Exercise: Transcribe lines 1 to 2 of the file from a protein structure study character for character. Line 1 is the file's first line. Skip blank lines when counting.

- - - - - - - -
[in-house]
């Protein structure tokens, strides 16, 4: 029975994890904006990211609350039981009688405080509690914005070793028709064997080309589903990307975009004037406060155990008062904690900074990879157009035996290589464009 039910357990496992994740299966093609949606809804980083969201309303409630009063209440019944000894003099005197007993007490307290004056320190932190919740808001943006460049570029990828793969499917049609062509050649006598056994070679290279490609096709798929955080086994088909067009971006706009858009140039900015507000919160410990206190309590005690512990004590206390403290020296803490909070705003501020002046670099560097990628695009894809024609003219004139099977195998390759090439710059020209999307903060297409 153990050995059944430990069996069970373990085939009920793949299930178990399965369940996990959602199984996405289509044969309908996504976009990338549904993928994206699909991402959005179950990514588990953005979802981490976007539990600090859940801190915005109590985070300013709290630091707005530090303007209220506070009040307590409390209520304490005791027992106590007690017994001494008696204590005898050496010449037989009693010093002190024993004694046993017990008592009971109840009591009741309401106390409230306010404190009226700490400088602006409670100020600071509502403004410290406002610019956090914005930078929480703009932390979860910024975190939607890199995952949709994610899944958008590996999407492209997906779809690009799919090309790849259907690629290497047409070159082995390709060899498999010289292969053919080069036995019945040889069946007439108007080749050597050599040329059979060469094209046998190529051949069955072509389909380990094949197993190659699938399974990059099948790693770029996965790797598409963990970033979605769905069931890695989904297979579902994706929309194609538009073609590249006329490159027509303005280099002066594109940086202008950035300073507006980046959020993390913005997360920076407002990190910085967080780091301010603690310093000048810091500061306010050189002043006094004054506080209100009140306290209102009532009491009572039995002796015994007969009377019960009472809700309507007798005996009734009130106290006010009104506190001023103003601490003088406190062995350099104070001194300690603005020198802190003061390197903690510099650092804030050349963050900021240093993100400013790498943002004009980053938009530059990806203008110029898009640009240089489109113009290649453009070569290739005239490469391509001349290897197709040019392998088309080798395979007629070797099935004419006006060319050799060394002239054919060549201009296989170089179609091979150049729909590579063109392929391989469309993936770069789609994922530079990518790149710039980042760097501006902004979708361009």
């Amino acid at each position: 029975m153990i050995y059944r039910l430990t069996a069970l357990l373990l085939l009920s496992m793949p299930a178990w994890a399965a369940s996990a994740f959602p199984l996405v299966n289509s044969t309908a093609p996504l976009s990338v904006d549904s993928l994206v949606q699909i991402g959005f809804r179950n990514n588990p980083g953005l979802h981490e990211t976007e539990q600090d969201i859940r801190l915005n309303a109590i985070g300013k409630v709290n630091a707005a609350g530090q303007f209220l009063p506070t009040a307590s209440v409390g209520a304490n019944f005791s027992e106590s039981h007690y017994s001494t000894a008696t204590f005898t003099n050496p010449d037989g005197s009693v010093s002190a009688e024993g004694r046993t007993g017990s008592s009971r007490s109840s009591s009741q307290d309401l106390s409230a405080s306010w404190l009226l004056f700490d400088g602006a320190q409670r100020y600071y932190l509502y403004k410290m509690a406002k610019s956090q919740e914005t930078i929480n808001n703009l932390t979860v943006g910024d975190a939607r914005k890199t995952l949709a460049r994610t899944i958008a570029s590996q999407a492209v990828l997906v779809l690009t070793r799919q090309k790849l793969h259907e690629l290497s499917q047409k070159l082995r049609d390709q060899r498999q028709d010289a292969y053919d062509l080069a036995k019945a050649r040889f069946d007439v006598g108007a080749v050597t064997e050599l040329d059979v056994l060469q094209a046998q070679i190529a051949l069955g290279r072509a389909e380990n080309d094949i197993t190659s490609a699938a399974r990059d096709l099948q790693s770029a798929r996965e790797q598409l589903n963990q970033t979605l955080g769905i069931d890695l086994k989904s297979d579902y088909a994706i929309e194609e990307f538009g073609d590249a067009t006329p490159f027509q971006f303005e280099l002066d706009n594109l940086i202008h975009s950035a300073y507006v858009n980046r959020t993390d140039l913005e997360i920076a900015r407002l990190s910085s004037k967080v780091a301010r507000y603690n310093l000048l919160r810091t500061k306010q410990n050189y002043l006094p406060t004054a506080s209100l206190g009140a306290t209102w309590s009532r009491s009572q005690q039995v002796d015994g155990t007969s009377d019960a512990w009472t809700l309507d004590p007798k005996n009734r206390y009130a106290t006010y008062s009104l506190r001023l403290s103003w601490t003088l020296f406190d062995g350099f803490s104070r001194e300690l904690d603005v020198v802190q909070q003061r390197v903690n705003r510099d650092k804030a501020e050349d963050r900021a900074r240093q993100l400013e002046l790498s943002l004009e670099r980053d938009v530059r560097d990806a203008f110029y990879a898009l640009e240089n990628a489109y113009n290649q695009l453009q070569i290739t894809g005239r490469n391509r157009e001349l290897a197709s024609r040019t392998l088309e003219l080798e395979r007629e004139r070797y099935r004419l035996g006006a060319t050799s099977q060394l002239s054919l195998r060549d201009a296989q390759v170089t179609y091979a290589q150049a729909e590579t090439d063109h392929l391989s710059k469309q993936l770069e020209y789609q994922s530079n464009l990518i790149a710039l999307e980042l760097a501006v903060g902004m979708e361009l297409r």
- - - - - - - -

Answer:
[in-house]
């Protein structure tokens, strides 16, 4: 029975994890904006990211609350039981009688405080509690914005070793028709064997080309589903990307975009004037406060155990008062904690900074990879157009035996290589464009 039910357990496992994740299966093609949606809804980083969201309303409630009063209440019944000894003099005197007993007490307290004056320190932190919740808001943006460049570029990828793969499917049609062509050649006598056994070679290279490609096709798929955080086994088909067009971006706009858009140039900015507000919160410990206190309590005690512990004590206390403290020296803490909070705003501020002046670099560097990628695009894809024609003219004139099977195998390759090439710059020209999307903060297409 153990050995059944430990069996069970373990085939009920793949299930178990399965369940996990959602199984996405289509044969309908996504976009990338549904993928994206699909991402959005179950990514588990953005979802981490976007539990600090859940801190915005109590985070300013709290630091707005530090303007209220506070009040307590409390209520304490005791027992106590007690017994001494008696204590005898050496010449037989009693010093002190024993004694046993017990008592009971109840009591009741309401106390409230306010404190009226700490400088602006409670100020600071509502403004410290406002610019956090914005930078929480703009932390979860910024975190939607890199995952949709994610899944958008590996999407492209997906779809690009799919090309790849259907690629290497047409070159082995390709060899498999010289292969053919080069036995019945040889069946007439108007080749050597050599040329059979060469094209046998190529051949069955072509389909380990094949197993190659699938399974990059099948790693770029996965790797598409963990970033979605769905069931890695989904297979579902994706929309194609538009073609590249006329490159027509303005280099002066594109940086202008950035300073507006980046959020993390913005997360920076407002990190910085967080780091301010603690310093000048810091500061306010050189002043006094004054506080209100009140306290209102009532009491009572039995002796015994007969009377019960009472809700309507007798005996009734009130106290006010009104506190001023103003601490003088406190062995350099104070001194300690603005020198802190003061390197903690510099650092804030050349963050900021240093993100400013790498943002004009980053938009530059990806203008110029898009640009240089489109113009290649453009070569290739005239490469391509001349290897197709040019392998088309080798395979007629070797099935004419006006060319050799060394002239054919060549201009296989170089179609091979150049729909590579063109392929391989469309993936770069789609994922530079990518790149710039980042760097501006902004979708361009």